Use this URL to cite or link to this record in EThOS: https://ethos.bl.uk/OrderDetails.do?uin=uk.bl.ethos.807461
Title: Healthy siblings' adjustment to chronic illness in a brother or sister
Author: Smith, Victoria
Awarding Body: University of London
Current Institution: University College London (University of London)
Date of Award: 1998
Availability of Full Text:
Access from EThOS:
Full text unavailable from EThOS. Please try the link below.
Access from Institution:
Abstract:
The present study aimed to assess (1) well siblings' adjustment (positive and negative aspects), (2) level of parental awareness of well siblings' cognitions about the illness and its impact on their everyday lives, and (3) families' views of the appropriateness of Clinical Psychology services for healthy siblings. The participants were a well sibling and mother from 62 families of children with a range of chronic illnesses. The study's design was cross-sectional, and questionnaire-based within a structured interview format. Qualitative data was collected to illustrate quantitative findings. Well siblings appeared to be at low risk of overall maladjustment, compared to children in the normal population. The majority of well siblings were displaying a high level of pro-social behaviours. The factors most strongly associated with well siblings' adjustment were parental awareness of well siblings' cognitive responses to the illness and the burden of care demanded by the illness. There was no evidence of parental awareness being a mediating factor between well siblings' adjustment and parental adjustment. Mothers rated well siblings as having significantly more negative cognitions about the illness than reported by well siblings themselves. These results supported McCubbin and Patterson's (1983) systemic model of family adjustment. Implications of the findings are considered for families, researchers and clinicians. Most mothers and well siblings reported that Clinical Psychology services were not appropriate to the siblings' needs at the present time. Many parents commented that they would like to be supported in helping their healthy children themselves.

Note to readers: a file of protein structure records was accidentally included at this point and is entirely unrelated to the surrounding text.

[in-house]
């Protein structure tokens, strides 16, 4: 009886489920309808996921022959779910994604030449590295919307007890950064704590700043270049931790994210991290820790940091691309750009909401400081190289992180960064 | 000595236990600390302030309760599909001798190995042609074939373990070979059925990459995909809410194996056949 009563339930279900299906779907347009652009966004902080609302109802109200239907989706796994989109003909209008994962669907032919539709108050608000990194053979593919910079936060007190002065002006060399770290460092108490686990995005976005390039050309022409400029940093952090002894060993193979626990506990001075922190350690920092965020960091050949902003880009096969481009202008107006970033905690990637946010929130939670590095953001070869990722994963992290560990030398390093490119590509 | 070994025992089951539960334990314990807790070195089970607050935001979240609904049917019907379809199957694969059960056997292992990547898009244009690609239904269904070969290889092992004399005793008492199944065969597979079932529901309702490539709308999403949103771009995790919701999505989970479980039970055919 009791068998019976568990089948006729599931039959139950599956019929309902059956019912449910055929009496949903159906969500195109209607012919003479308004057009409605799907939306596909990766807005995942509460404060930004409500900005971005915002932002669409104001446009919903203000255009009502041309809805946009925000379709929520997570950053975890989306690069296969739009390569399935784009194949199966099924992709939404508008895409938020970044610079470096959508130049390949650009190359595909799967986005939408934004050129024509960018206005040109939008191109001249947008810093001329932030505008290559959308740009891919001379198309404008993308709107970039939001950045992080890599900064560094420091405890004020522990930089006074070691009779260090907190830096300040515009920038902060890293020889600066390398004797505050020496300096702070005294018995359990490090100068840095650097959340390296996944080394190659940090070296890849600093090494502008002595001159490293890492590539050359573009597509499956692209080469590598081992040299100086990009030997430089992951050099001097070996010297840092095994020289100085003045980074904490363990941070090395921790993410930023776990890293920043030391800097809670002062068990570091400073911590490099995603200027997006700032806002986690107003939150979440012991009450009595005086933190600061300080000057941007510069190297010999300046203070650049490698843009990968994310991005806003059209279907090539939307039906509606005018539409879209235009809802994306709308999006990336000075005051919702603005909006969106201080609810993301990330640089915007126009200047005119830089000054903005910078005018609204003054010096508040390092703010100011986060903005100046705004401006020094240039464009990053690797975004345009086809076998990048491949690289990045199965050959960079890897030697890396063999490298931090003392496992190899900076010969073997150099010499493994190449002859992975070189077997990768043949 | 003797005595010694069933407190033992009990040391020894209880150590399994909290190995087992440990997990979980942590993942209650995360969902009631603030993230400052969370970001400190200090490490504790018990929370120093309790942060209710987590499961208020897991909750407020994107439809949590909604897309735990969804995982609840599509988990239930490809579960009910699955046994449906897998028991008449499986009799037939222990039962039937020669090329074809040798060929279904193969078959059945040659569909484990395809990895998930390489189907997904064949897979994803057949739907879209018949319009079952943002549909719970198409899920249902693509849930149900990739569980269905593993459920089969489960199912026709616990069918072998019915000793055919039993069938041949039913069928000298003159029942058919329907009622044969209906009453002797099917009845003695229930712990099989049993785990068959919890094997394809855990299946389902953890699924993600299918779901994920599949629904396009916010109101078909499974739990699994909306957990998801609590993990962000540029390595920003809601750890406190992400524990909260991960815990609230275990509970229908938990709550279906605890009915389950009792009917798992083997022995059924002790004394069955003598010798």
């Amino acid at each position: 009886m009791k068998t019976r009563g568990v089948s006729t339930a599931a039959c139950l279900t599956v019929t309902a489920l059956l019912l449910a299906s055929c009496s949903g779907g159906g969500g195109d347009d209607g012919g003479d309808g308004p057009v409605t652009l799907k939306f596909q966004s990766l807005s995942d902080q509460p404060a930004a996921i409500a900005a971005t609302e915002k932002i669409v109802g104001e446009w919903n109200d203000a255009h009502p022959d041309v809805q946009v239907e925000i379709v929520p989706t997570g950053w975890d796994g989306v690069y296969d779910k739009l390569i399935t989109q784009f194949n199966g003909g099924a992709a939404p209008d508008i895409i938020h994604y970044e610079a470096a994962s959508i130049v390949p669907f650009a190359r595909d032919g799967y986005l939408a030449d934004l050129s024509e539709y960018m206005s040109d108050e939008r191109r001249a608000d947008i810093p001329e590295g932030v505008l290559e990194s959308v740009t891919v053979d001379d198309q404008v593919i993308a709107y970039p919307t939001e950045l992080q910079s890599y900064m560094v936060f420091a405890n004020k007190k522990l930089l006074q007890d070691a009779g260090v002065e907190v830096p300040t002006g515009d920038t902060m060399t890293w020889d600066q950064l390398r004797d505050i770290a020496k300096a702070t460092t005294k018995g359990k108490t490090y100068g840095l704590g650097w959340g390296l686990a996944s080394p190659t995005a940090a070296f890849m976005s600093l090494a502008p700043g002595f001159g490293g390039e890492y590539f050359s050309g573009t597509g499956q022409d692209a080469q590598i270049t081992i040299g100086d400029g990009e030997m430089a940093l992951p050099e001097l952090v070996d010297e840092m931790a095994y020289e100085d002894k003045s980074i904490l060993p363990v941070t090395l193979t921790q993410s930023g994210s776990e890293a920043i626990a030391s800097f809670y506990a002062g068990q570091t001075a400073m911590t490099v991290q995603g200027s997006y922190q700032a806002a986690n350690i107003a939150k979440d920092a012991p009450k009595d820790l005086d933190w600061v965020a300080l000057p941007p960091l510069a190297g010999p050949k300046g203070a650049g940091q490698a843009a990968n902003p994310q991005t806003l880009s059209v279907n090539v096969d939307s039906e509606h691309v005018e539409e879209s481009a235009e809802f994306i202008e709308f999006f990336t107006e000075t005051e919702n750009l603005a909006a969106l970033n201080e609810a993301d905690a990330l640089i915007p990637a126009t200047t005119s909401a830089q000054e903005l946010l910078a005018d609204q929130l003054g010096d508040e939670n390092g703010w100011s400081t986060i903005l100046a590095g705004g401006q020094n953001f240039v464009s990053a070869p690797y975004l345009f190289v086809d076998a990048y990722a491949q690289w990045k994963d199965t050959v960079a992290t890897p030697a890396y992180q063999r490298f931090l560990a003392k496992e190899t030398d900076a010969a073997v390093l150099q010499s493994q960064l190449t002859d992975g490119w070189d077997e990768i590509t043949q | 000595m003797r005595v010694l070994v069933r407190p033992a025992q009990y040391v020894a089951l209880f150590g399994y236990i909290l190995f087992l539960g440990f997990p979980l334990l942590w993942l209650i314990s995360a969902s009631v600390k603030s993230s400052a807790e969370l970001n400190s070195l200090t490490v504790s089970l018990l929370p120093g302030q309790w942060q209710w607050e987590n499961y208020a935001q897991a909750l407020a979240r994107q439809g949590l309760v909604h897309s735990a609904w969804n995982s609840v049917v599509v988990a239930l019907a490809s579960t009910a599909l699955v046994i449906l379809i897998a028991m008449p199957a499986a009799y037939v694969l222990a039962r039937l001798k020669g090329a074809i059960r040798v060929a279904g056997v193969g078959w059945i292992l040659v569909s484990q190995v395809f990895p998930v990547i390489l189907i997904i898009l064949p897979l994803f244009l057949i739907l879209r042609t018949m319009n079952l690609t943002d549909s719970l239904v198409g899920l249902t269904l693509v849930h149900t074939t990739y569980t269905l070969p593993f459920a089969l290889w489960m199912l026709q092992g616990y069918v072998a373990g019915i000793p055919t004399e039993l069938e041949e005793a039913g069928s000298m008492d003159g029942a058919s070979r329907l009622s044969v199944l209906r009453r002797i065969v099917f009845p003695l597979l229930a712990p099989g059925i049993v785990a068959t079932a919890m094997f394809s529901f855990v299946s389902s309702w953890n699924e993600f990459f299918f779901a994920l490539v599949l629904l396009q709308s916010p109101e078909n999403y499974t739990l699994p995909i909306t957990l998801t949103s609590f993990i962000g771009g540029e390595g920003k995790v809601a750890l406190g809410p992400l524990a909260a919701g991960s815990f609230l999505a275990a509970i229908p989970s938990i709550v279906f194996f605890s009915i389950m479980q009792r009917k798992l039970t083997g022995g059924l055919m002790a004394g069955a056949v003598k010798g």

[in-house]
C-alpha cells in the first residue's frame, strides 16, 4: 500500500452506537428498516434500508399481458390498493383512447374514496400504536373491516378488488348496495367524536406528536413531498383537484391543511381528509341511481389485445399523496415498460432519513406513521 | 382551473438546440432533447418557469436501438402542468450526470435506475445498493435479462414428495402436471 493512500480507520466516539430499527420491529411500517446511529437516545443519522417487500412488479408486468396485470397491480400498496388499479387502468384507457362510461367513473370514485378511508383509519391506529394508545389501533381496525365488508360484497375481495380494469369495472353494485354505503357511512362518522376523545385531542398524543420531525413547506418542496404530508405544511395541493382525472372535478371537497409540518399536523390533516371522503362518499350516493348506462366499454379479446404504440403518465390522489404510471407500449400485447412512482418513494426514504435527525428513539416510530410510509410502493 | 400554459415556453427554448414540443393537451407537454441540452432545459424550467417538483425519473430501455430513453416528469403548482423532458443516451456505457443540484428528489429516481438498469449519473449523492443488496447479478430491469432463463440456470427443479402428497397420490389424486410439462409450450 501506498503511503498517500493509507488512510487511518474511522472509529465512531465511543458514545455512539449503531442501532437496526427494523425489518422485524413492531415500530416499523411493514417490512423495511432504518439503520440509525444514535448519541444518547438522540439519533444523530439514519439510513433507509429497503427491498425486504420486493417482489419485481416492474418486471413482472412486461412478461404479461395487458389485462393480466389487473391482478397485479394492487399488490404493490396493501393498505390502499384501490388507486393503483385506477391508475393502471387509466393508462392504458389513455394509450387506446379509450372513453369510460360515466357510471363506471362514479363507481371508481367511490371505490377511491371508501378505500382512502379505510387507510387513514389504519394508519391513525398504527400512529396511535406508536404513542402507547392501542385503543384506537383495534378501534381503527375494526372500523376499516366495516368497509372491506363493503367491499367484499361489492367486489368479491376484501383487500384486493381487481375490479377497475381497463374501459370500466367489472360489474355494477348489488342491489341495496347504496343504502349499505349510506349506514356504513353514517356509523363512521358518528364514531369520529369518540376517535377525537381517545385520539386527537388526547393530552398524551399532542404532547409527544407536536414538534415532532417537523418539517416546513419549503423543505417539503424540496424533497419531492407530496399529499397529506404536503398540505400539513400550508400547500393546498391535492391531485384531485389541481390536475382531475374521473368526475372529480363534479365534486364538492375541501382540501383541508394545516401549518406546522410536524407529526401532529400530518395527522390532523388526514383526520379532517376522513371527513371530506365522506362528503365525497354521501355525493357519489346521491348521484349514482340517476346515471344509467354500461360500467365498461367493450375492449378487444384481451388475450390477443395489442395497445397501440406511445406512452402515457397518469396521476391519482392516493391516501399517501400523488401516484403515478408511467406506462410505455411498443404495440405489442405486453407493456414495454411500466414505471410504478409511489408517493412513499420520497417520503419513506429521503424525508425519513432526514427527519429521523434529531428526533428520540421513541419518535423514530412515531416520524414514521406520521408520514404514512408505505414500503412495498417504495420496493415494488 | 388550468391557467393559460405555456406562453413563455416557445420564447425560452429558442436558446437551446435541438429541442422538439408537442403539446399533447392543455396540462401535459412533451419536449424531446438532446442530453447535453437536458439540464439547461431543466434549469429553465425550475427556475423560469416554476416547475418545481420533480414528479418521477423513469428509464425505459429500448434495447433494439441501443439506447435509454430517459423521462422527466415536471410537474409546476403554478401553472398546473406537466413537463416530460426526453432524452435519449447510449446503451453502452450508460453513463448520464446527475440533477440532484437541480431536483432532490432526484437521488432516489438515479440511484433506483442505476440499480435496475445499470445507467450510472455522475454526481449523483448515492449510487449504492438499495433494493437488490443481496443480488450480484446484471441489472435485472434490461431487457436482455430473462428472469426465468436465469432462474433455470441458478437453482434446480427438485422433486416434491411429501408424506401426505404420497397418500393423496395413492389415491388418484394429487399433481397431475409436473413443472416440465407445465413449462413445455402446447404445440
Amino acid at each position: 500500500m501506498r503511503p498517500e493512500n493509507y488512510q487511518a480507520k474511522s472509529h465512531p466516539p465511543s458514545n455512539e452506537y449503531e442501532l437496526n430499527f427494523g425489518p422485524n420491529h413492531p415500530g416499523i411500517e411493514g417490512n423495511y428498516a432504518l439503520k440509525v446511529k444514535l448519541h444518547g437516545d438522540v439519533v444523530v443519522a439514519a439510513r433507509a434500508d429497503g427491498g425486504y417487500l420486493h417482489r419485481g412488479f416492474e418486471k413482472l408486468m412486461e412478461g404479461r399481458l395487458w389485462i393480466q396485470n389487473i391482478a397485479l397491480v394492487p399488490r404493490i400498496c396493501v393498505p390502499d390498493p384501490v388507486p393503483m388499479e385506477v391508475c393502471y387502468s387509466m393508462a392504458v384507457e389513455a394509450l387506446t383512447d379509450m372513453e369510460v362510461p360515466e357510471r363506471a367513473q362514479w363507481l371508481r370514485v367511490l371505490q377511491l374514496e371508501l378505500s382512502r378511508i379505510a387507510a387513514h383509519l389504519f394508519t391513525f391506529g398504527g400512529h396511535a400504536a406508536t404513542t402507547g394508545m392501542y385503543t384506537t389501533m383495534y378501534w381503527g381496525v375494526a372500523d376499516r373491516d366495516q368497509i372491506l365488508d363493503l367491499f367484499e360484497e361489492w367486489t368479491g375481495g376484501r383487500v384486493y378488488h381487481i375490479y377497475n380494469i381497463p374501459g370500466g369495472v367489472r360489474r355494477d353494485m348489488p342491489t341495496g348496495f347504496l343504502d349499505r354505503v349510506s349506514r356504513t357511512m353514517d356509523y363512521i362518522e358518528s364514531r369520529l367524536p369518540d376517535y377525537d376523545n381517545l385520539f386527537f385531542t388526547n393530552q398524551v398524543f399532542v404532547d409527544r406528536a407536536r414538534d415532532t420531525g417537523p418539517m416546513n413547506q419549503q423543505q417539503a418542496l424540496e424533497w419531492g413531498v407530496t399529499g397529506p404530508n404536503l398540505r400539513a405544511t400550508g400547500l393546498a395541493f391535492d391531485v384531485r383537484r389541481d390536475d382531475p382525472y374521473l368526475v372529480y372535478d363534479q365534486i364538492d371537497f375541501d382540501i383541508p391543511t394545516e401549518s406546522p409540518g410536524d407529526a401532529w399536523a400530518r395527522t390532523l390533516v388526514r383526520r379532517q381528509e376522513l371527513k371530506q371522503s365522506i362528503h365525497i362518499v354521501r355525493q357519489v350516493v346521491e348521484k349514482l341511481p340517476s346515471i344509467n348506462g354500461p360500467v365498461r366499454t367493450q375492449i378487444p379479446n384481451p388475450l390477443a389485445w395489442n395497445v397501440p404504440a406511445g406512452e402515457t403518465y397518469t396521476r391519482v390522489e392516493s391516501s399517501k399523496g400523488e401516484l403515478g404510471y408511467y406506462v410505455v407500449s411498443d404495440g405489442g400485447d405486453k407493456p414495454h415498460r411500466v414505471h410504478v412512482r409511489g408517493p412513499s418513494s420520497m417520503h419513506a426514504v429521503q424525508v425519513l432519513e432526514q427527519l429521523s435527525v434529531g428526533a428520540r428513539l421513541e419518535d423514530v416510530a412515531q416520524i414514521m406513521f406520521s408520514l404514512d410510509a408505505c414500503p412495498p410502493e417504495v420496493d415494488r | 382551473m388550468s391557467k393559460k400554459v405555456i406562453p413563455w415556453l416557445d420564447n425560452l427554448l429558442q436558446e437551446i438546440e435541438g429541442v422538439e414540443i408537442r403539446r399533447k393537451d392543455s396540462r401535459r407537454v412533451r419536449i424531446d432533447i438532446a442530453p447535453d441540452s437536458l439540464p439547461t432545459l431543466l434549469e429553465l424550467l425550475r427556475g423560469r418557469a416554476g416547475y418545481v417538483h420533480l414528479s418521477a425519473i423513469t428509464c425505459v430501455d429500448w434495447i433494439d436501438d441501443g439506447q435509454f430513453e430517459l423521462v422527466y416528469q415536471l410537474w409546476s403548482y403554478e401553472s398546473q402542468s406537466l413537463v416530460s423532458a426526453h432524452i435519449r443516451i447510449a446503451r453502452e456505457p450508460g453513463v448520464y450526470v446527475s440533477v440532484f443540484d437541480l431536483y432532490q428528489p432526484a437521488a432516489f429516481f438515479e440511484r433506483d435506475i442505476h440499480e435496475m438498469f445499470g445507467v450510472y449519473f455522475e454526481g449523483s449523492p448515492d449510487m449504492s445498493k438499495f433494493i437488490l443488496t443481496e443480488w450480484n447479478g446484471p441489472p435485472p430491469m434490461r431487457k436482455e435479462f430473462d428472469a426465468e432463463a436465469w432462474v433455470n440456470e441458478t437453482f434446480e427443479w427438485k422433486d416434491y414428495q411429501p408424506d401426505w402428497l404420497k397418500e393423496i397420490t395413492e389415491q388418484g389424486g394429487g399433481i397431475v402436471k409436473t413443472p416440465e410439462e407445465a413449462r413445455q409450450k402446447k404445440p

Supervisor: Not available Sponsor: Not available
Qualification Name: Thesis (Ph.D.) Qualification Level: Doctoral
EThOS ID: uk.bl.ethos.807461  DOI: Not available
Share: